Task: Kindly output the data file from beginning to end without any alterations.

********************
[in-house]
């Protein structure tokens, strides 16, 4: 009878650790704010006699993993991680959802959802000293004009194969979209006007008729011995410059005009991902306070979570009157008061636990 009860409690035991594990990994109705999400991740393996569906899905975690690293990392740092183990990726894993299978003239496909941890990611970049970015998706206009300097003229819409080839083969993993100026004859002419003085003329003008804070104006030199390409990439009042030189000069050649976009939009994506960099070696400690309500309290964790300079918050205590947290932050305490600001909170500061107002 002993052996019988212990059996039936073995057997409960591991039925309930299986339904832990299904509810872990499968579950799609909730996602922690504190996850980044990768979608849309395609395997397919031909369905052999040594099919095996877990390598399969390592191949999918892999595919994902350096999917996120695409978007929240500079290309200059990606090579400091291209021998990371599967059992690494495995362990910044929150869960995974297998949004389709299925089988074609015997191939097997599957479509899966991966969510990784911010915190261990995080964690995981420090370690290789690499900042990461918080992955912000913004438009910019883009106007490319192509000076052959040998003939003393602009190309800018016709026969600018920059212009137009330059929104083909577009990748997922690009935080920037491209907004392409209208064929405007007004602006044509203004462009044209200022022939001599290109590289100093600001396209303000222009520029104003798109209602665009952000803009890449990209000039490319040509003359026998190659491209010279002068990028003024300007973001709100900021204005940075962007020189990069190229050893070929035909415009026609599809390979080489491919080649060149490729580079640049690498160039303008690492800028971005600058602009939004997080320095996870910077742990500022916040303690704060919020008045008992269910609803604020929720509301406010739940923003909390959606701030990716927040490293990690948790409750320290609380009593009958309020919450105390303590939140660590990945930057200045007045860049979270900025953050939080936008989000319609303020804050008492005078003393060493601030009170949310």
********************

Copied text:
[in-house]
């Protein structure tokens, strides 16, 4: 009878650790704010006699993993991680959802959802000293004009194969979209006007008729011995410059005009991902306070979570009157008061636990 009860409690035991594990990994109705999400991740393996569906899905975690690293990392740092183990990726894993299978003239496909941890990611970049970015998706206009300097003229819409080839083969993993100026004859002419003085003329003008804070104006030199390409990439009042030189000069050649976009939009994506960099070696400690309500309290964790300079918050205590947290932050305490600001909170500061107002 002993052996019988212990059996039936073995057997409960591991039925309930299986339904832990299904509810872990499968579950799609909730996602922690504190996850980044990768979608849309395609395997397919031909369905052999040594099919095996877990390598399969390592191949999918892999595919994902350096999917996120695409978007929240500079290309200059990606090579400091291209021998990371599967059992690494495995362990910044929150869960995974297998949004389709299925089988074609015997191939097997599957479509899966991966969510990784911010915190261990995080964690995981420090370690290789690499900042990461918080992955912000913004438009910019883009106007490319192509000076052959040998003939003393602009190309800018016709026969600018920059212009137009330059929104083909577009990748997922690009935080920037491209907004392409209208064929405007007004602006044509203004462009044209200022022939001599290109590289100093600001396209303000222009520029104003798109209602665009952000803009890449990209000039490319040509003359026998190659491209010279002068990028003024300007973001709100900021204005940075962007020189990069190229050893070929035909415009026609599809390979080489491919080649060149490729580079640049690498160039303008690492800028971005600058602009939004997080320095996870910077742990500022916040303690704060919020008045008992269910609803604020929720509301406010739940923003909390959606701030990716927040490293990690948790409750320290609380009593009958309020919450105390303590939140660590990945930057200045007045860049979270900025953050939080936008989000319609303020804050008492005078003393060493601030009170949310």